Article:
Authorities in Equatorial Guinea say the death toll from a series of explosions at a military barracks has risen by dozens to at least 98 killed after more bodies were recovered.
The blasts on Sunday in the Mondong Nkuantoma neighbourhood of the coastal city of Bata also wounded at least 615 people, the Equatorial Guinean government said.
The government said that 316 of the injured have been discharged and 299 remain in care in various hospitals in the city.
More than 60 people were also rescued from under the rubble by the civil protection corps and fire service, the government said.
President Teodoro Obiang Nguema said the government will hold an emergency meeting to look into how victims can quickly receive aid from Equatorial Guinea before international aid arrives.
Investigations into the blast have begun, he said.
The president initially said the explosion was due to the “negligent handling of dynamite” in the military barracks and the impact damaged almost all the homes and buildings in Bata.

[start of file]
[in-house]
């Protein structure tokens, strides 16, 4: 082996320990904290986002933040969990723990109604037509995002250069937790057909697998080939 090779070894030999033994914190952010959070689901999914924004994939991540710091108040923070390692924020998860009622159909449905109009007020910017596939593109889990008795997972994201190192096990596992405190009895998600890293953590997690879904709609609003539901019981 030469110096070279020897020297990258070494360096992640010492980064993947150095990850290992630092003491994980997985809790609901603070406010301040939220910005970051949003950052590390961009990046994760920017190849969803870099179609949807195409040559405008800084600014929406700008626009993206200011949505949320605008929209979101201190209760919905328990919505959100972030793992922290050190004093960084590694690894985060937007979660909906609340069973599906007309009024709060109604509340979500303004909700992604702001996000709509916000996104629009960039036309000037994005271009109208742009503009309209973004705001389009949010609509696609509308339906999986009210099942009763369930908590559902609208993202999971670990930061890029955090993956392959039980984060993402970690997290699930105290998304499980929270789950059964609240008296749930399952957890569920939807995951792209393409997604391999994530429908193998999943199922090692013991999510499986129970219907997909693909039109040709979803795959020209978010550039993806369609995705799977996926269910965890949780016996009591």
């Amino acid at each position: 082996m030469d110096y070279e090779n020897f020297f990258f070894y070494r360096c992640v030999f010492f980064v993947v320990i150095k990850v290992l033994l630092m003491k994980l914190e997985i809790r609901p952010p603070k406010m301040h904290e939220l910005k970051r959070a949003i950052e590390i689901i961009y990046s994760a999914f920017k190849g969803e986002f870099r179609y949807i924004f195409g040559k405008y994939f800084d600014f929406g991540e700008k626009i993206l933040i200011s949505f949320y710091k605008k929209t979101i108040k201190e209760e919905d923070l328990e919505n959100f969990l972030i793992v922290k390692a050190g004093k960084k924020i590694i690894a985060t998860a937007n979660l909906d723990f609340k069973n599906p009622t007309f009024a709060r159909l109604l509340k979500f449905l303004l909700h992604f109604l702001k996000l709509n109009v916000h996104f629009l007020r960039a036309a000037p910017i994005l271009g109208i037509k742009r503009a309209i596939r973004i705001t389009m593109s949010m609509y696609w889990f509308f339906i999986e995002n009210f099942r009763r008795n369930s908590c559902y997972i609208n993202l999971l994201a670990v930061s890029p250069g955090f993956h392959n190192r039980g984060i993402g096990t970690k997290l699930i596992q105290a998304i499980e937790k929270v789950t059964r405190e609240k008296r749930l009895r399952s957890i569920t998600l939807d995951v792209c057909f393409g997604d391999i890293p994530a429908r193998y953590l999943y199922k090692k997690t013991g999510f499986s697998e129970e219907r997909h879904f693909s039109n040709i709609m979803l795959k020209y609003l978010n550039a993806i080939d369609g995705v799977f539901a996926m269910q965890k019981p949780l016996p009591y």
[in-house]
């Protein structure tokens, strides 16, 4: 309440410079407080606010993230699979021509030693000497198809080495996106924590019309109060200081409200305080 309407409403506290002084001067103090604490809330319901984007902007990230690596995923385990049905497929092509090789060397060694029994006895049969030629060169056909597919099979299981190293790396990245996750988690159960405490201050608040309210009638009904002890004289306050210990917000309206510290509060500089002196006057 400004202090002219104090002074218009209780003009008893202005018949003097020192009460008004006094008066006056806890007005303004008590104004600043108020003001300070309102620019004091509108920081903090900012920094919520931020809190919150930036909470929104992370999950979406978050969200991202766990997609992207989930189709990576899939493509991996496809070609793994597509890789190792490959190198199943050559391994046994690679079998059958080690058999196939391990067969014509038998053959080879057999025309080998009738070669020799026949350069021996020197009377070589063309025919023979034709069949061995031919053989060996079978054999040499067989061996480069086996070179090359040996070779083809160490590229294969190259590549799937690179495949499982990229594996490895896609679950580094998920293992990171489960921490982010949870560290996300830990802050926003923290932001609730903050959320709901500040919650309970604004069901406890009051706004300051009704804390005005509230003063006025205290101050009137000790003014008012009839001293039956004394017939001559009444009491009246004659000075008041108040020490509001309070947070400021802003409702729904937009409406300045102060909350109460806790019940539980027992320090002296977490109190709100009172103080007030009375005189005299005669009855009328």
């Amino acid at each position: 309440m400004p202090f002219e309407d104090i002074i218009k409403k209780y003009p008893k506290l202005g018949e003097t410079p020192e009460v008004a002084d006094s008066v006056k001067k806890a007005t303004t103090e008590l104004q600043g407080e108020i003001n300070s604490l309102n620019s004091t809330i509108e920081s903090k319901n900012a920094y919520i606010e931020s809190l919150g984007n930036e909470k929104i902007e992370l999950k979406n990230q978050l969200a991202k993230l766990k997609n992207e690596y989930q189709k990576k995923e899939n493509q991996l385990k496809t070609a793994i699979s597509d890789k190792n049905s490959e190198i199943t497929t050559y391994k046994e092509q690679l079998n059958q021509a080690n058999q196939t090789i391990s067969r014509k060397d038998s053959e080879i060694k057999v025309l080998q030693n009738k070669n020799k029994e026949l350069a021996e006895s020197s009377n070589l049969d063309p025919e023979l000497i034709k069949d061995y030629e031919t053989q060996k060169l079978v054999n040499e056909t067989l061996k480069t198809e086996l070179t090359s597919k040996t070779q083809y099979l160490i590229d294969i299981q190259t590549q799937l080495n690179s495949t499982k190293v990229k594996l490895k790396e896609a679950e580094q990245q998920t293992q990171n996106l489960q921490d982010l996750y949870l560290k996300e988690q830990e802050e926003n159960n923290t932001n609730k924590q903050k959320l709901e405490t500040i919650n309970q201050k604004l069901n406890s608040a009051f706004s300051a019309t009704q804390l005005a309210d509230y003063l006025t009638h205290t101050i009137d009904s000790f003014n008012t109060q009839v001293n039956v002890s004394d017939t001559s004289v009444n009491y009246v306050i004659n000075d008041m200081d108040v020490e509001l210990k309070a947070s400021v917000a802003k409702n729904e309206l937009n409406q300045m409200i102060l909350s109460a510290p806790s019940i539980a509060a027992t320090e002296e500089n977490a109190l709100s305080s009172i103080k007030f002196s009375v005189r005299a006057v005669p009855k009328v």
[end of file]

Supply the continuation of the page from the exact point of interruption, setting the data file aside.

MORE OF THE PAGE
The vice president, who is also the son of the head of state and is in charge of defence and security, Teodoro Nguema Obiang Mangue, said Tuesday that investigations so far showed the fire may have begun when a farmer set fire to his plot to prepare it for food production and a breeze spread the flames to the nearby barracks where the high-calibre ammunition was stored.
Images shown on state TV showed plumes of smoke rising above the explosion site as crowds fled.
Equatorial Guinea, an oil-rich West African country of 1.3 million people located south of Cameroon, was a colony of Spain until it gained its independence in 1968.
Bata has roughly 175,000 inhabitants.